And this collective aspect is surely one of the reasons we love singing the national anthems before the game. As professor Robert Harrison notes in his Entitled Opinions podcast on Crowds, "We don't go to sports shows for nothing. It's in order to feel that sense of energy that can only come from the density of numbers". The philosophers Hubert Dreyfuss and Sean Kelly made a similar point in their recent book All Things Shining: Reading the Western Classsics to Find Meaning in a Secular Age, going so far as to compare collective experience at sporting events with religious experience, and arguing that sports has now "risen up to fill a spiritual void". Here's NY Times columnist David Brooks in his review of the book:
Spiritually unmoored, many people nonetheless experience intense elevation during the magical moments that sport often affords. Dreyfus and Kelly mention the mood that swept through the crowd at Yankee Stadium when Lou Gehrig delivered his “Luckiest Man Alive” speech, or the mood that swept through Wimbledon as Roger Federer completed one of his greatest matches. The most real things in life, they write, well up and take us over. They call this experience “whooshing up.” We get whooshed up at a sports arena, at a political rally or even at magical moments while woodworking or walking through nature.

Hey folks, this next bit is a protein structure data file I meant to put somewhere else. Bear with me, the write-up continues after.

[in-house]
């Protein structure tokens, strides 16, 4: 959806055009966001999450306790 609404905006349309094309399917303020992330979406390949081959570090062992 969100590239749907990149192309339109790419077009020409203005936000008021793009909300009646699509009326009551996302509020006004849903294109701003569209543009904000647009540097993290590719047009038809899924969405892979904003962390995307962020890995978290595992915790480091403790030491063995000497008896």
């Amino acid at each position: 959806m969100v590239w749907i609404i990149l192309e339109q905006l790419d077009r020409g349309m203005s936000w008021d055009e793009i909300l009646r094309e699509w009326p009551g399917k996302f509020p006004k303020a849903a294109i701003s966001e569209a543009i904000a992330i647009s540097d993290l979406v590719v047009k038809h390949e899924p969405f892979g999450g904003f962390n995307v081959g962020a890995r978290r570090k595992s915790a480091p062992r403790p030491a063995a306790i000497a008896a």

Alright, so we love the 'whoosing' of the collective event. I agree, it's marvelous, and not only in that setting. I'll never forget singing along with 16,000 other people to Pearl Jam's Even Flow, like one giant, heaving throat. What a powerful and beatific thing. So what's wrong with singing the national anthems together then? Well, here's my two arguments against it (and then I'll suggest a possible solution). First of all, the players in the league have become so international by this point, that it seams kind of weird watching them stand there and listen to this foreign national anthem. It seems odd and out of place, anachronistic even.